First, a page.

Opening a can of worms with a ten foot pole

Sven

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I've seen studies like this one before, but not nearly as ambitious. It concerns differences between traditional and non traditional woods in classical guitars, which translates as tropical and non tropical woods.

Does it concern ukes? No. Yes. Well maybe. Or?

Anyway I just prepared some alder neck blanks and some lilac and laburnum fretboards, and I enjoy working with native woods. As much as I enjoy working with mahogany and rosewood.

http://www.leonardo-guitar-research.com/research-report-lgrp
 

cml

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Very interesting report, goes to show that visual impressions are very instrumental (pun intended) in how we perceive an instrument's tone and/or quality. Good to see a thorough report, which was done scientifically as well.

Btw, I'd love to see your results Sven, being a Swede myself it would be very interesting to see an all swedish wood uke :)!
 

Pete Howlett

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Those ukes will sound great Sven. Juha Lottonen from Finland has built some truly great ukes out of alder and it is his exclusive neck wood. I love it but trying to sell a white/cream uke is like spitting into the wind. In the end, people want something to match the furniture (Juha stains his ukes)... I also use laburnum for fingerboards and bridges - if you can get pre-fossilized bog oak that is stable it will make a nice contrast with the alder.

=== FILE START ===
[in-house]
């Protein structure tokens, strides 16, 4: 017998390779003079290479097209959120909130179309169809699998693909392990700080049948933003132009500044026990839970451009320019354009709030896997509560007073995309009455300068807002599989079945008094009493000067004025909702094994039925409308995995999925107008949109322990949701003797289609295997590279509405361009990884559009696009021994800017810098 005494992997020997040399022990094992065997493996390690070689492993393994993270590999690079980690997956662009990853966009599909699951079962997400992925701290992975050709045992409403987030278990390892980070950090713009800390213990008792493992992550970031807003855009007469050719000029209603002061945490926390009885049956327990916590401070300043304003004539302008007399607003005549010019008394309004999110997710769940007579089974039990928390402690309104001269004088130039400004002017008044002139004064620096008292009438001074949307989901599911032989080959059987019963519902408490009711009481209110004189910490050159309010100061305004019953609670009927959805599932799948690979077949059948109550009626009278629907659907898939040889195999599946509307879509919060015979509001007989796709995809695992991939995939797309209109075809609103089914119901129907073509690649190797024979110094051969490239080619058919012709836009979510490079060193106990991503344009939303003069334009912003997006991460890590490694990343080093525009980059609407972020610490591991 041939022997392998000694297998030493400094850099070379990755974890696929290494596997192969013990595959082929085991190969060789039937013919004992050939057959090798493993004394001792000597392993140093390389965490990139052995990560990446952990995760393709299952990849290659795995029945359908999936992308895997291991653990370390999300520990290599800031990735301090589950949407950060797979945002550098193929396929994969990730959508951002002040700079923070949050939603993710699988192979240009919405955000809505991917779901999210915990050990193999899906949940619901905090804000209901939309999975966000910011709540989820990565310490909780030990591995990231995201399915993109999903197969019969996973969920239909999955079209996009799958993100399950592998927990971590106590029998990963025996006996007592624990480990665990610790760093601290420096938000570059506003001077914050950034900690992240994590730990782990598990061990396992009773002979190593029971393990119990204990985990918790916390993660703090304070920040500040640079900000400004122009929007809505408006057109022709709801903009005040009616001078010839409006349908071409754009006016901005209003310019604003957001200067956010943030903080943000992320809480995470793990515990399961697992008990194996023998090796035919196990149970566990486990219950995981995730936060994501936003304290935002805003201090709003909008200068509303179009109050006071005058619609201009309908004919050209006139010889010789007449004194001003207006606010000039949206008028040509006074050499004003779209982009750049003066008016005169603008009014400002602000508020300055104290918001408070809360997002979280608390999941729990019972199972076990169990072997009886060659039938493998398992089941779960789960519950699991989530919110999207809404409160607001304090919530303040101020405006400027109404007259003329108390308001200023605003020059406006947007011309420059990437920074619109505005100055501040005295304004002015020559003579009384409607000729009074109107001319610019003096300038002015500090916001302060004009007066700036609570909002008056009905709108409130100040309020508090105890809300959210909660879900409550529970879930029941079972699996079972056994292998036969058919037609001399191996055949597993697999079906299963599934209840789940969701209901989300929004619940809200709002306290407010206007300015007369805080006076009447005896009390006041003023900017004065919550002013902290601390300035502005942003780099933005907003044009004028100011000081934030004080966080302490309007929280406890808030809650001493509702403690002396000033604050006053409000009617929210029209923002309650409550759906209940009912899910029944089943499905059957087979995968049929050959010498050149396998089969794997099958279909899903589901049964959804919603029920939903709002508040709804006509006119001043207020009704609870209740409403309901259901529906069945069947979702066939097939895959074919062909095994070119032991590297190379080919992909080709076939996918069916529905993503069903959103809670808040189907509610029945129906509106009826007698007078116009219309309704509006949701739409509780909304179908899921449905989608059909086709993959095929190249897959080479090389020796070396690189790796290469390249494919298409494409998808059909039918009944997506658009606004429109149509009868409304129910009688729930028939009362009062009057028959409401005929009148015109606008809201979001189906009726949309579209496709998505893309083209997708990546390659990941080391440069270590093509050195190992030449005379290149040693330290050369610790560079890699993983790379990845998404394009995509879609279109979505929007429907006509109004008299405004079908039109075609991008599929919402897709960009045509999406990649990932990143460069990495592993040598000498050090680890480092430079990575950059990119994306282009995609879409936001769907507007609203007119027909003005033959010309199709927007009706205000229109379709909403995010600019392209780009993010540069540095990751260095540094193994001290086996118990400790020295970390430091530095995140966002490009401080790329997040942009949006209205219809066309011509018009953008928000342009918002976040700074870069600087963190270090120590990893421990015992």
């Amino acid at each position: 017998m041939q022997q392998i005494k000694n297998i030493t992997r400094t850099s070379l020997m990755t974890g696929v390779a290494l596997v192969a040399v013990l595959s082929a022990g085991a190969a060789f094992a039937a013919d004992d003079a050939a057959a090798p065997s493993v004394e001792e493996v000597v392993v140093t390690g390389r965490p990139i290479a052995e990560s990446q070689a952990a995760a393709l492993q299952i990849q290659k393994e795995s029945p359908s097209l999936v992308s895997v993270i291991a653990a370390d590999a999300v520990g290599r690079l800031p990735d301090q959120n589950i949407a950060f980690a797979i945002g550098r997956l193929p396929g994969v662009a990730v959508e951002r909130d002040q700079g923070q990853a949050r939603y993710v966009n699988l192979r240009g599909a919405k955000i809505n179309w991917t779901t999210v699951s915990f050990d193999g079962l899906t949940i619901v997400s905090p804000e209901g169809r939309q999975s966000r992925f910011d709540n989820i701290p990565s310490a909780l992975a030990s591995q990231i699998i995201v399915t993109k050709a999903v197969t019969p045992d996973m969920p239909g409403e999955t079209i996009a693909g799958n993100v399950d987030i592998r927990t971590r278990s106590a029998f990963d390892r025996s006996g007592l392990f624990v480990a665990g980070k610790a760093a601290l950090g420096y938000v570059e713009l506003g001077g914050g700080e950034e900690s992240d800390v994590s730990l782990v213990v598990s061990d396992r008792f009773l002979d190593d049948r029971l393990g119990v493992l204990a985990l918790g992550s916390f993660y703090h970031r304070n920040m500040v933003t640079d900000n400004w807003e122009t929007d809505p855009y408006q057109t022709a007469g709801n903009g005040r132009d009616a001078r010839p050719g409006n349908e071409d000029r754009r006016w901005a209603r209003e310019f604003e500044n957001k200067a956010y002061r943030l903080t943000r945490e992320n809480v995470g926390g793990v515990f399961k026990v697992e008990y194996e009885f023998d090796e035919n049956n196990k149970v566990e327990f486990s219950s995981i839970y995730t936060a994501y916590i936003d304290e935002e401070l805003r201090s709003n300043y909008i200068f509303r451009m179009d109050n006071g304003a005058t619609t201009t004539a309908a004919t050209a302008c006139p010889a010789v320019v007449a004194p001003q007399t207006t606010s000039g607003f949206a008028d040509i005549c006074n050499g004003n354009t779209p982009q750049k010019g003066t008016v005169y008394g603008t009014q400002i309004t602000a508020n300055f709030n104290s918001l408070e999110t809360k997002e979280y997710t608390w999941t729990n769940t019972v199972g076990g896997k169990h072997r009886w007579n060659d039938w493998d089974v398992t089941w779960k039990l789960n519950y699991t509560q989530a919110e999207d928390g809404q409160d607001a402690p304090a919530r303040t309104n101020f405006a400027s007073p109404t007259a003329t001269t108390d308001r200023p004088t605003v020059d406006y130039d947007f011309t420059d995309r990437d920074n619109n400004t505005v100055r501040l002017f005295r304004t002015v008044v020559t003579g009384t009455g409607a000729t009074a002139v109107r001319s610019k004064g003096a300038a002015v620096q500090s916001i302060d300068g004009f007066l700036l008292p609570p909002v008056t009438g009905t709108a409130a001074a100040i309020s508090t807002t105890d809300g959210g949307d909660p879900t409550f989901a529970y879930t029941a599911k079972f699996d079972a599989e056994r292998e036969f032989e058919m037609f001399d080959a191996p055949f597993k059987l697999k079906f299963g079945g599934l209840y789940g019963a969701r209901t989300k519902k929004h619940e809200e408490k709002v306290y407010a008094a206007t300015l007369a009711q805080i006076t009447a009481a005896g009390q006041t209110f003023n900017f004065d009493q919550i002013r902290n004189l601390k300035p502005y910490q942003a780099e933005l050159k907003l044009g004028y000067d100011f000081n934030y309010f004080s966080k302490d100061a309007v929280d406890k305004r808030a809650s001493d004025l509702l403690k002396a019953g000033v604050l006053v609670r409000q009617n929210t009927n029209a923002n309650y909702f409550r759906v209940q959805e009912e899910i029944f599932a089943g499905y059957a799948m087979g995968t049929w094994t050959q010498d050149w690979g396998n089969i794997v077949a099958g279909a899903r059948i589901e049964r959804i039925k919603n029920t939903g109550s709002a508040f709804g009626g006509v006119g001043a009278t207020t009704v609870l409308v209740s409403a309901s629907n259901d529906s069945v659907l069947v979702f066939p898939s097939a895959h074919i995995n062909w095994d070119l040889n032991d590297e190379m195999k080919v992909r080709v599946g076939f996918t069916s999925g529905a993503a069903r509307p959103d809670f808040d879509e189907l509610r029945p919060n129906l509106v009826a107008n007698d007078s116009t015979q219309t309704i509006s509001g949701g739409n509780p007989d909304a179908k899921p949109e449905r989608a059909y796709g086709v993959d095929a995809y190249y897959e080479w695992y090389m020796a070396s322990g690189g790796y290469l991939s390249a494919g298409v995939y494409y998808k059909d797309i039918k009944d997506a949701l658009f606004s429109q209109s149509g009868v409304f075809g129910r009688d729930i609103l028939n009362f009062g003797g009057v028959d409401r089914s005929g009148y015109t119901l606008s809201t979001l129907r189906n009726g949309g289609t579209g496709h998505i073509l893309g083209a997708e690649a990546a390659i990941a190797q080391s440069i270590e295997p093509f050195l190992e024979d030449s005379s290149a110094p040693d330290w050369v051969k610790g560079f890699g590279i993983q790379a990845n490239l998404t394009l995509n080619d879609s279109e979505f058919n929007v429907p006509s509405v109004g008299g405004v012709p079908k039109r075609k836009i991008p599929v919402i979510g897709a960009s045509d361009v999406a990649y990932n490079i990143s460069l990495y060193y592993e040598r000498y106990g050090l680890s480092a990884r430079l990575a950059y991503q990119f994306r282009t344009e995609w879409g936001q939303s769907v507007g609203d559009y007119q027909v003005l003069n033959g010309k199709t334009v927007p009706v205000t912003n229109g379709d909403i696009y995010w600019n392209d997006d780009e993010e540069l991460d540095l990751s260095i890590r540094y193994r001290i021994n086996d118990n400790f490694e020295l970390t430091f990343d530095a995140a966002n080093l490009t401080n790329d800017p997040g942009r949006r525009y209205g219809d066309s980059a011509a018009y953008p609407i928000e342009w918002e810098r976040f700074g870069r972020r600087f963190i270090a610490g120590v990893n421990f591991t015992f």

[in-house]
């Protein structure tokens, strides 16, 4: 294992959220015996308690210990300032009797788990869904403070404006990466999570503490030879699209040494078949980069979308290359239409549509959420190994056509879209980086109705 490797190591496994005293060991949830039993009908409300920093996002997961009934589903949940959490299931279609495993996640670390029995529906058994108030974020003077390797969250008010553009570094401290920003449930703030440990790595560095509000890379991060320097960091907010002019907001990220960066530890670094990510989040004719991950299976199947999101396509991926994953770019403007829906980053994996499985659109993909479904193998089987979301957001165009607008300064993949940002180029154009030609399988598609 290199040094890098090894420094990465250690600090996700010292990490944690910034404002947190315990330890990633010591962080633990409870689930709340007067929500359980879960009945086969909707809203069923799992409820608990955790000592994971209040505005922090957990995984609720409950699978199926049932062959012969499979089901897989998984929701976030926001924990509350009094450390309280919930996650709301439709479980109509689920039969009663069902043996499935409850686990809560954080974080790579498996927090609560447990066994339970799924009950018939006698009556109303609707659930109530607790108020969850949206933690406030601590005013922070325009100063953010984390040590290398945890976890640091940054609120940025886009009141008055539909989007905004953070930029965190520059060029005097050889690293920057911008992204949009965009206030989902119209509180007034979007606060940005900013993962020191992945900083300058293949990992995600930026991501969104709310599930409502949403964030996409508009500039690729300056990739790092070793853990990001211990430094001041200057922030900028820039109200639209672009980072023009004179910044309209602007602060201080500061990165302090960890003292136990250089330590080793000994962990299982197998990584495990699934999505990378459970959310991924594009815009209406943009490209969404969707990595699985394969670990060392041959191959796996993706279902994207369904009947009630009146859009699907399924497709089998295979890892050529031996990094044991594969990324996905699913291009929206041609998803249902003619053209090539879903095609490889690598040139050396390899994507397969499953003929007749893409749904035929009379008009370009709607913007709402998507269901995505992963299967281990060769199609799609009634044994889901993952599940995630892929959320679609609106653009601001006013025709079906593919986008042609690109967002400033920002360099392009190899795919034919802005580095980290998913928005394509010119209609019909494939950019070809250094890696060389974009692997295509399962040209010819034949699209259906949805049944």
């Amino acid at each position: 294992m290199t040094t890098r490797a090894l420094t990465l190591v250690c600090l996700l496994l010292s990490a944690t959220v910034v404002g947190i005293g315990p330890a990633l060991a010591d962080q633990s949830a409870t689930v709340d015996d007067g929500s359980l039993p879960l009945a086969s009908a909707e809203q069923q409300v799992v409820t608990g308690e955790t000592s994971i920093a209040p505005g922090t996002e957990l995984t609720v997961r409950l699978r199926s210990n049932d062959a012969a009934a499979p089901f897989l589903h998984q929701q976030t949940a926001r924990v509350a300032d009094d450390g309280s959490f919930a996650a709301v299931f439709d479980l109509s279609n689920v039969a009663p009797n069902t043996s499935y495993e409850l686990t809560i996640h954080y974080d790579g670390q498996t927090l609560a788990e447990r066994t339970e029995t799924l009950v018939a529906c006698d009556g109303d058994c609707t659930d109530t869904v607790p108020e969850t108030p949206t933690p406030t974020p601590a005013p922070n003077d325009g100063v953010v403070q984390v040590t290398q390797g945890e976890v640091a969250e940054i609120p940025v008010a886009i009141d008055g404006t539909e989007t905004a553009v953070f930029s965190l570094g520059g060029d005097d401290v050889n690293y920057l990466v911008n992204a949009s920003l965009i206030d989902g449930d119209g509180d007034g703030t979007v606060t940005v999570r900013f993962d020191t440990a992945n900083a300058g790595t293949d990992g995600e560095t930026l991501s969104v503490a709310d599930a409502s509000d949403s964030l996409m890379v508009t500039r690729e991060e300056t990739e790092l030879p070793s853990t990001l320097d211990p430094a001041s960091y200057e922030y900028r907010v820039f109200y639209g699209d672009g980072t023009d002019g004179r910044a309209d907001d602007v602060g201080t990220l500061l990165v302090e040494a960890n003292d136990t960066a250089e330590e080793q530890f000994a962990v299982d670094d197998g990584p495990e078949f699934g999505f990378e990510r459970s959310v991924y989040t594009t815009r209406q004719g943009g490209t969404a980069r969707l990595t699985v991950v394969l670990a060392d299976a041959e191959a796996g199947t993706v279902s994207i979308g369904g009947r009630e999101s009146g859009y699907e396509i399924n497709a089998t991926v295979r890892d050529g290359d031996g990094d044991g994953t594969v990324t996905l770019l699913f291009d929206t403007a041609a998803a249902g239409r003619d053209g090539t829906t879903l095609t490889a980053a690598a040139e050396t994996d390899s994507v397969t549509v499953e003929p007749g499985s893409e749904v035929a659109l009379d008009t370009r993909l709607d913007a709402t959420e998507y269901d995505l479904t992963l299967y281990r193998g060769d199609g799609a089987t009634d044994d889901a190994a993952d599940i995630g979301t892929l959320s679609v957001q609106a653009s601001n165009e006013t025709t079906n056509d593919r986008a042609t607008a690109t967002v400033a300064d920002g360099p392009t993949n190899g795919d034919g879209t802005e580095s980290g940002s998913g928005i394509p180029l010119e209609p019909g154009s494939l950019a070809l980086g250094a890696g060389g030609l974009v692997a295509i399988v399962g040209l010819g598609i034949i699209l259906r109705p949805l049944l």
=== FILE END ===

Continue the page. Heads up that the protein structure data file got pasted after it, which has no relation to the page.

ksquine

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I totally agree with the results of this study so it must be true :p
I do think that a lot of the appeal of exotic tone woods is that they look so pretty....look at the cost of plain walnut vs figured.
Pretty impressive that someone paid for 20 identically constructed guitars in various woods. I'd love to hear sound clips to listen to the difference in tone
 

Pete Howlett

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The point of the study was that there was little difference between them...